TitleSpace shuttle exhaust plumes in the lower thermosphere: Advective transport and diffusive spreading
Publication TypeJournal Article
Year of Publication2014
AuthorsStevens, MH, Lossow, S, Siskind, DE, Meier, RR, Randall, CE, Russell, JM, Urban, J, Murtagh, D
JournalJournal of Atmospheric and Solar-Terrestrial Physics
Volume108
Pagination50 - 60
Date Published02/2014
ISSN13646826
KeywordsAtmospheric dynamics; Lower thermosphere; Polar mesospheric clouds; Space shuttle exhaust
Abstract

The space shuttle main engine plume deposited between 100 and 115 km altitude is a valuable tracer for global-scale dynamical processes. Several studies have shown that this plume can reach the Arctic or Antarctic to form bursts of polar mesospheric clouds (PMCs) within a few days. The rapid transport of the shuttle plume is currently not reproduced by general circulation models and is not well understood. To help delineate the issues, we present the complete satellite datasets of shuttle plume observations by the Sounding of the Atmosphere using Broadband Emission Radiometry instrument and the Sub-Millimeter Radiometer instrument. From 2002 to 2011 these two instruments observed 27 shuttle plumes in over 600 limb scans of water vapor emission, from which we derive both advective meridional transport and diffusive spreading. Each plume is deposited at virtually the same place off the United States east coast so our results are relevant to northern mid-latitudes. We find that the advective transport for the first 6–18 h following deposition depends on the local time (LT) of launch: shuttle plumes deposited later in the day (~13–22 LT) typically move south whereas they otherwise typically move north. For these younger plumes rapid transport is most favorable for launches at 6 and 18 LT, when the displacement is 10° in latitude corresponding to an average wind speed of 30 m/s. For plumes between 18 and 30 h old some show average sustained meridional speeds of 30 m/s. For plumes between 30 and 54 h old the observations suggest a seasonal dependence to the meridional transport, peaking near the beginning of year at 24 m/s. The diffusive spreading of the plume superimposed on the transport is on average 23 m/s in 24 h. The plume observations show large variations in both meridional transport and diffusive spreading so that accurate modeling requires knowledge of the winds specific to each case. The combination of transport and spreading from the STS-118 plume in August 2007 formed bright PMCs between 75 and 85°N a day after launch. These are the highest latitude Arctic PMCs formed by shuttle exhaust reported to date.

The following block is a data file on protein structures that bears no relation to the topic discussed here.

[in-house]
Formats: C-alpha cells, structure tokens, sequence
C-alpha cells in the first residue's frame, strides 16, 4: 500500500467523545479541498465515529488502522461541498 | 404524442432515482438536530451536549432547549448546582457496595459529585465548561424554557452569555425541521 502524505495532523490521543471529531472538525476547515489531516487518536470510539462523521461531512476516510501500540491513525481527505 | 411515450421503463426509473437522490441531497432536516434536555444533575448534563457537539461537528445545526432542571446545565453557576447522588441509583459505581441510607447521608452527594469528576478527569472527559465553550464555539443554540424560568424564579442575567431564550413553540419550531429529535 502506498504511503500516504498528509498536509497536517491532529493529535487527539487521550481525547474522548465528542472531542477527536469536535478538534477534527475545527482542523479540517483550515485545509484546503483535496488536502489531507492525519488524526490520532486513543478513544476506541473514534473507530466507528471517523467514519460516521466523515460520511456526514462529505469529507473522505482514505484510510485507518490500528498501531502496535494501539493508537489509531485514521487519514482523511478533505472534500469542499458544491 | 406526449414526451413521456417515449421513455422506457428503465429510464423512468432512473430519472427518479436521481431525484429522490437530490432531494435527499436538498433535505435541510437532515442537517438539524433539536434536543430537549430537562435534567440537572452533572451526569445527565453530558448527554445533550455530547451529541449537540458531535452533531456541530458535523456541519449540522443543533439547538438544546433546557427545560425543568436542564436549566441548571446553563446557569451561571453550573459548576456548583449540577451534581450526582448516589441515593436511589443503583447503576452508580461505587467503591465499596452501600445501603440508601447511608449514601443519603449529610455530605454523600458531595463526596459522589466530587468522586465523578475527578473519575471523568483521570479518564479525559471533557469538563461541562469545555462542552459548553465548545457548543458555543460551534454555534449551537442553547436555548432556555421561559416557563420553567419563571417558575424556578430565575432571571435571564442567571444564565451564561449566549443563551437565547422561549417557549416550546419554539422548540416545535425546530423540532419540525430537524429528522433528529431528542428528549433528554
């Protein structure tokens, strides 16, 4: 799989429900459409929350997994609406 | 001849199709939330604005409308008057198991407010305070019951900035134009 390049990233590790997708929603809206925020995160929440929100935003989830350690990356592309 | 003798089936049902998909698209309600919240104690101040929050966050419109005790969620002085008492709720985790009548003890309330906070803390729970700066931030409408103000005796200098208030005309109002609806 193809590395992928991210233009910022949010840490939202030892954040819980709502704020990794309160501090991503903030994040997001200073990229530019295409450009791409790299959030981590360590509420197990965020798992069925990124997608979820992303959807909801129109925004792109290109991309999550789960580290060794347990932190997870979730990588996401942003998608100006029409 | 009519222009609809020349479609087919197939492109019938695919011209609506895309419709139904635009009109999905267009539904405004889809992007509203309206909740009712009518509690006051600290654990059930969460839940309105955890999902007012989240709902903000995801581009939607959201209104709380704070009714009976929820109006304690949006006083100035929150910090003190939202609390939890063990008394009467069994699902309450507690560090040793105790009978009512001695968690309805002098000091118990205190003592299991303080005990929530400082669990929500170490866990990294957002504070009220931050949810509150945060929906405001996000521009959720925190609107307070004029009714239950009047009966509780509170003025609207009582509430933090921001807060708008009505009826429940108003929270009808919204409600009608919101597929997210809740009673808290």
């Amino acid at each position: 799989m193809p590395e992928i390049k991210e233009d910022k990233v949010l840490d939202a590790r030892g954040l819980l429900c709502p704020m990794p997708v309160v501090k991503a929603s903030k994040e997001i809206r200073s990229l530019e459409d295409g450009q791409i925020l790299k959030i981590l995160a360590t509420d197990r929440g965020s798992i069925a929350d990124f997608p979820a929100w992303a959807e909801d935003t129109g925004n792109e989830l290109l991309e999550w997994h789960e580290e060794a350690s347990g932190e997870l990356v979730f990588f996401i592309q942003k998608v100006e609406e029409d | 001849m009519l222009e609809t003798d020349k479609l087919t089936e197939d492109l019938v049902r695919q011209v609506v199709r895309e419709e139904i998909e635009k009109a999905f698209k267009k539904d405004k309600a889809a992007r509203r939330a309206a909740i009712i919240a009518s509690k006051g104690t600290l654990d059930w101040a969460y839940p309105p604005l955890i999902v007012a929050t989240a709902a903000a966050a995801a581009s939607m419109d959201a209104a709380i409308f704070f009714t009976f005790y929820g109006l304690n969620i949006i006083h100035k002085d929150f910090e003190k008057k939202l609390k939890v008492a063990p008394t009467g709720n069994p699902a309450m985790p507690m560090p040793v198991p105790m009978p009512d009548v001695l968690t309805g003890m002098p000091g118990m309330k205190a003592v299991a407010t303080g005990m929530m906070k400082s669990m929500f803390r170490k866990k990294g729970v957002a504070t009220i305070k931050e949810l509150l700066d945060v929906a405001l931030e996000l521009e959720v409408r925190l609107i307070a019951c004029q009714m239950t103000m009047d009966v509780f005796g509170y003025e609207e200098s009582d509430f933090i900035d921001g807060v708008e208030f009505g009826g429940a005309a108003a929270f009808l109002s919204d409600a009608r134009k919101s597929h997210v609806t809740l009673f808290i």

URLhttp://linkinghub.elsevier.com/retrieve/pii/S1364682613003167
DOI10.1016/j.jastp.2013.12.004
Short TitleJournal of Atmospheric and Solar-Terrestrial Physics


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